Amstrad Action1st February 1990
Published in Amstrad Action #53
Rock 'N Roll
Rolling stones may gather no moss, but rolling spheres gather points by the bucket load. Or they do in Rock 'N Roll, a seven-continent maze world full of goodies to keep and collect. Its basic premise couldn't be simpler. The aim is to successfully - i.e. remaining alive while you're doing it! - negotiate seven different mazes, each constructed of various levels. There's no strange or slightly ludicrous plot to excuse this, just the spirit of adventure.
The aim of any prospective Rock 'N Roller is to have fun and find out as much as possible about the weird world in which he/she/it lives. This involves solving puzzles, avoiding pitfalls and learning the sequence in which objects must be collected to be of any use. Graphically and musically it owes a lot to Skweek, being cast in a cartoon light with jolly little tunes nagging away as you play.
That's it, all you have to know in order to go Rollin'. The fun begins in "yellowland" with a locked door staring you in the face (if you had a face, that is!), so the first thing must be find the key. Scooting about reveals a small compound area, with a different colour key to that of the door, the only thing you can find. There is an odd glowing globe in one corner, however. Curiosity gets the better of you and eventually you touch it. Before you can say "beam me up, Scotty" you're whisked away to another area where eventually you find the right coloured key. Touch the teleport again and you're back where you started - but now have have to power to move on.
Using teleport systems isn't the only trick you'll need to learn before you make it to the Rock 'N Roll hall of fame, though - they're the easy bits! Lying around for you to collect are purses of cash that enable you to buy goodies at shop squares. Of course, each shop only sells one item and can only be visited once before it sells out. So careful budgeting and use of the articles is essential. On offer are repair kits, parachutes, armour, spikes and many other treats to keep you amused and amazed for hours on end.
Now these goodies are only on offer every now and again but they do serve as a warning to what's ahead. So when you see a shop, stop and buy something! It's the closest you'll get to hints. Among the traps, some of the more common are decaying floors and patches of ice. Repair kits are necessary to patch up the holes and allow you past (parachutes float you out of danger if you stray over a hole), and ice requires the use of spikes to stop you sliding uncontrollably towards a hole.
One-way arrows, time delay gates, slopes and a myriad more fiendish plans have been hatched to stop you completing the level. Keys are invariably the hardest things to find, often being hidden up long thin corridors with floors that becomes holes the second time you touch them. This makes retrieval a little tough as you roll over them for the second time on your return journey, so speed is essential.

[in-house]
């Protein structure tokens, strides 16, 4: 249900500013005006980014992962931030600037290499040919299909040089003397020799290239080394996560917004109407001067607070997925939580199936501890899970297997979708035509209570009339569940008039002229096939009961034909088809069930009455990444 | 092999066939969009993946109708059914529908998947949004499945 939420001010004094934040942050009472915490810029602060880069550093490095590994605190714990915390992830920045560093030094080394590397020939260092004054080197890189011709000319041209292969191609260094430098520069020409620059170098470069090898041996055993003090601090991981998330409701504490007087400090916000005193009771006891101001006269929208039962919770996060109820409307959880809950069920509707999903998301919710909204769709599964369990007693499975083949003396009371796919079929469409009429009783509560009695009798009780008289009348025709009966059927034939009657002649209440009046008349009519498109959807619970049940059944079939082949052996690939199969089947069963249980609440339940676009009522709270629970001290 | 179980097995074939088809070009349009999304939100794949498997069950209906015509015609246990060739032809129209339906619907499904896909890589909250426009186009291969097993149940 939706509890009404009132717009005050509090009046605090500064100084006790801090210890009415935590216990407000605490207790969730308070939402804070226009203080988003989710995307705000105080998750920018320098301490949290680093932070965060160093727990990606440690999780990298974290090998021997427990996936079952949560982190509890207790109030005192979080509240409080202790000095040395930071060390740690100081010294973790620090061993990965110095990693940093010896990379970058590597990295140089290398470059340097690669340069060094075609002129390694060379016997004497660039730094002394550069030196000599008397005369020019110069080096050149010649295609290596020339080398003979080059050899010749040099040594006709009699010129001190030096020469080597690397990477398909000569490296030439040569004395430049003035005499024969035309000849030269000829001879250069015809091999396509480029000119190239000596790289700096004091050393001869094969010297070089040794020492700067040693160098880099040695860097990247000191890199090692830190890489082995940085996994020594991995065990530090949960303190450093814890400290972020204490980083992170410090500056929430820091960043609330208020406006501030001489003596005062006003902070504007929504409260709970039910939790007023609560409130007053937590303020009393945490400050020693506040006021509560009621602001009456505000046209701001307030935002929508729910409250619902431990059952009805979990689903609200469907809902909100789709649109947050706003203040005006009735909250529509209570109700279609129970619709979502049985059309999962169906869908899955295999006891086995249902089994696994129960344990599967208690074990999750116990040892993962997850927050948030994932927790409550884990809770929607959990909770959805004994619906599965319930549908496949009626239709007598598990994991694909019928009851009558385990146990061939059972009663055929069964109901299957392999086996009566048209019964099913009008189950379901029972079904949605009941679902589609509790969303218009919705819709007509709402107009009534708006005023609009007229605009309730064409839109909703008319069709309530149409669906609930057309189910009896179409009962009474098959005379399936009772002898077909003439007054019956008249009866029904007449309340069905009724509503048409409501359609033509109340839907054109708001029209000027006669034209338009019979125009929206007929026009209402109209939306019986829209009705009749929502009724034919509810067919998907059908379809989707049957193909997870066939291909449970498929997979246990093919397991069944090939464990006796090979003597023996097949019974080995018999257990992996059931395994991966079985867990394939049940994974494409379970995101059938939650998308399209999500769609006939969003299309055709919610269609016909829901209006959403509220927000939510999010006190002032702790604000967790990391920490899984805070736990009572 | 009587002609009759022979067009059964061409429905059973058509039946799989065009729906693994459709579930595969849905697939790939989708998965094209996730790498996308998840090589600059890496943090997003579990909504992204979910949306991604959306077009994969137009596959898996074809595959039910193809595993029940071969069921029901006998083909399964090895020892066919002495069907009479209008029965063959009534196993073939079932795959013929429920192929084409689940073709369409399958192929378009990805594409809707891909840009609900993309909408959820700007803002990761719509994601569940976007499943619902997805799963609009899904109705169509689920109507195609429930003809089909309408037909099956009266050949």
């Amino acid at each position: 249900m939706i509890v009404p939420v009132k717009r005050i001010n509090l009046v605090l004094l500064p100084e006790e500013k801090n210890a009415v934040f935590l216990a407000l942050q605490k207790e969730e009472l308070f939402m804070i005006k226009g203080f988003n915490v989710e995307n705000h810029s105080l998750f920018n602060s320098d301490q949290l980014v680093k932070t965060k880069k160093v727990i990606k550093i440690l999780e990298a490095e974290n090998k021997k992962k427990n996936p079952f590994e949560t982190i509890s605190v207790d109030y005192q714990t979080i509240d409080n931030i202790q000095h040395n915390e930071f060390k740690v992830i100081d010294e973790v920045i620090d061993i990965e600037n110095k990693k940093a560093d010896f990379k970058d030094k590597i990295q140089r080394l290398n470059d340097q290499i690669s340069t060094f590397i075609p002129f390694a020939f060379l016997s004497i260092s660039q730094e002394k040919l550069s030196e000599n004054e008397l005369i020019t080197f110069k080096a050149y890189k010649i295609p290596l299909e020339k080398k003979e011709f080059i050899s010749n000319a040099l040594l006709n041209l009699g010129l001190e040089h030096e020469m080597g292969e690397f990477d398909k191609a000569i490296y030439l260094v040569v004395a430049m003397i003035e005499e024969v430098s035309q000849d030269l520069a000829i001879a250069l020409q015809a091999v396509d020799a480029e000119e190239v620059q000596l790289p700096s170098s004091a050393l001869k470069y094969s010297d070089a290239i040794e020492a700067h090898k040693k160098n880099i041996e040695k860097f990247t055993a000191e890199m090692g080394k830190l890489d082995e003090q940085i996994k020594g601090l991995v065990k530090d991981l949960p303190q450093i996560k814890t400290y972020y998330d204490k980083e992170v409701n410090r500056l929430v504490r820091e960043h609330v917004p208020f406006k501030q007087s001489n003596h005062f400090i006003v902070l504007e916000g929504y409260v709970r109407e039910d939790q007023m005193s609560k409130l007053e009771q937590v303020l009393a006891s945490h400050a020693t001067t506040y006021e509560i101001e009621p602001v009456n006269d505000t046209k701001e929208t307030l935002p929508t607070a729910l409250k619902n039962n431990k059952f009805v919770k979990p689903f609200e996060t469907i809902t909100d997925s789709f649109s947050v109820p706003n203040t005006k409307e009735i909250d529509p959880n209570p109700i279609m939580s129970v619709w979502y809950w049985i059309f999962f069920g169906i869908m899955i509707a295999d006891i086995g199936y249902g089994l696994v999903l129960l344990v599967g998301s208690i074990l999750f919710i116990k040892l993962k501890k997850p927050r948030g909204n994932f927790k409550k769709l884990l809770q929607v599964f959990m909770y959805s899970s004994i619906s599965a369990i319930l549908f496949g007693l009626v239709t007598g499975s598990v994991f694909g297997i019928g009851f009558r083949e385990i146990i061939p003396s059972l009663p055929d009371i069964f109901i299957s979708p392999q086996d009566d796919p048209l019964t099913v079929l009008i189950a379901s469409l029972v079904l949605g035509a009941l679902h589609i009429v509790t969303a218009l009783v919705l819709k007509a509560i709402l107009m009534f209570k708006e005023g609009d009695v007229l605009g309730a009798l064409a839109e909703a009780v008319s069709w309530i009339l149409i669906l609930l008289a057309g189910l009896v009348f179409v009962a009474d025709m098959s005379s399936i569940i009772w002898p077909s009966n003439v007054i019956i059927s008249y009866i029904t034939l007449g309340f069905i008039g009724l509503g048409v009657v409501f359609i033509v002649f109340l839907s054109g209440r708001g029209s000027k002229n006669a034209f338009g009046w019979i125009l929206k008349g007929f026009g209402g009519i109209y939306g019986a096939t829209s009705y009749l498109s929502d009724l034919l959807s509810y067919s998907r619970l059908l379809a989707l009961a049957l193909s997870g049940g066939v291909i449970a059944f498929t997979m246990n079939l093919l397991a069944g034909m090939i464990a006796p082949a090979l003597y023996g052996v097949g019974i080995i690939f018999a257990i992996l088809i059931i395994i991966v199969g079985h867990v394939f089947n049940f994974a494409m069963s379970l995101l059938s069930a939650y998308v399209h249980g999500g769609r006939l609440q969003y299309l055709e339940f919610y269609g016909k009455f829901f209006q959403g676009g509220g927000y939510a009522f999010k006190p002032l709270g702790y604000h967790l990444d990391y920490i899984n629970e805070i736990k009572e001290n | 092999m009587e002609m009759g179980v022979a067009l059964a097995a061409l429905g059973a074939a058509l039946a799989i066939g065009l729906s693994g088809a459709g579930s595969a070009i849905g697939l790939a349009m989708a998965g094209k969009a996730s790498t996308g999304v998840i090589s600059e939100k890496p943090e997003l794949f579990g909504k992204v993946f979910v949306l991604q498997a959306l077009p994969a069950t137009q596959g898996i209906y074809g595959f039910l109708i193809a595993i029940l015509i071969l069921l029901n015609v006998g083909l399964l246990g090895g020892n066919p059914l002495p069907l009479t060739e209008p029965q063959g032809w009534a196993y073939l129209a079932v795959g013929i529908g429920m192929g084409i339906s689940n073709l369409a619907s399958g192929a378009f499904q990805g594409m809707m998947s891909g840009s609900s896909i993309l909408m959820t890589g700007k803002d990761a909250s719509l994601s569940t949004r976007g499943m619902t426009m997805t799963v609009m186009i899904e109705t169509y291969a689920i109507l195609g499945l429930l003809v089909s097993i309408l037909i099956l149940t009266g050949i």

Thus life continues until you get trashed or stuck. You can restart from the same spot, but if you manage to work yourself into an inescapable corner than you have to abandon the whole match and restart form the dimly-remembered start of the level. Arrggghhh!
The many items to collected on your trek through this perilous land are displayed on a neat but small window below the main game screen. Keys are identified with their respective colours (making play tough on green-screeners) and all the bonus goodies are simply scrolled through before use. The main screen itself has multi-directional scrolling to create the illusion of ball movement, while the choice of bright basic colours and less-than-subtle shades helps keep up the game's jolly grimace.
Rock 'N Roll looks very good, sounds pleasant and plays well, but just isn't fun. There's plenty to do, but seemingly little motive to actually do it. The packaging makes a boast of not having to fend off hordes of invading nasties, but without the threat imperative or immediate time limit, on most levels you can dawdle around for as long as you want. Even the decreasing amount of energy isn't enough to rescue the game from increasing dullness. Great work, but the game it's centered on doesn't have the character to carry the code.
Plays like a mouse-controlled game without the mouse. Bright and colourful but not a new theme, and not terribly well implemented.
First Day Target Score
Get past the volcanoes.
Green Screen View
Key colour ishard to decipher.
P. Bright, cheerful and clear.
P. Smooth multi-directional scrolling.
P. Many jolly jingles.
N. A touch irritating.
Grab Factor 74%
P. Instant appeal.
Staying Power 54%
P. Vast maze of many levels.
N. Exceptionally frustrating.
Nice coding, but a weak premise.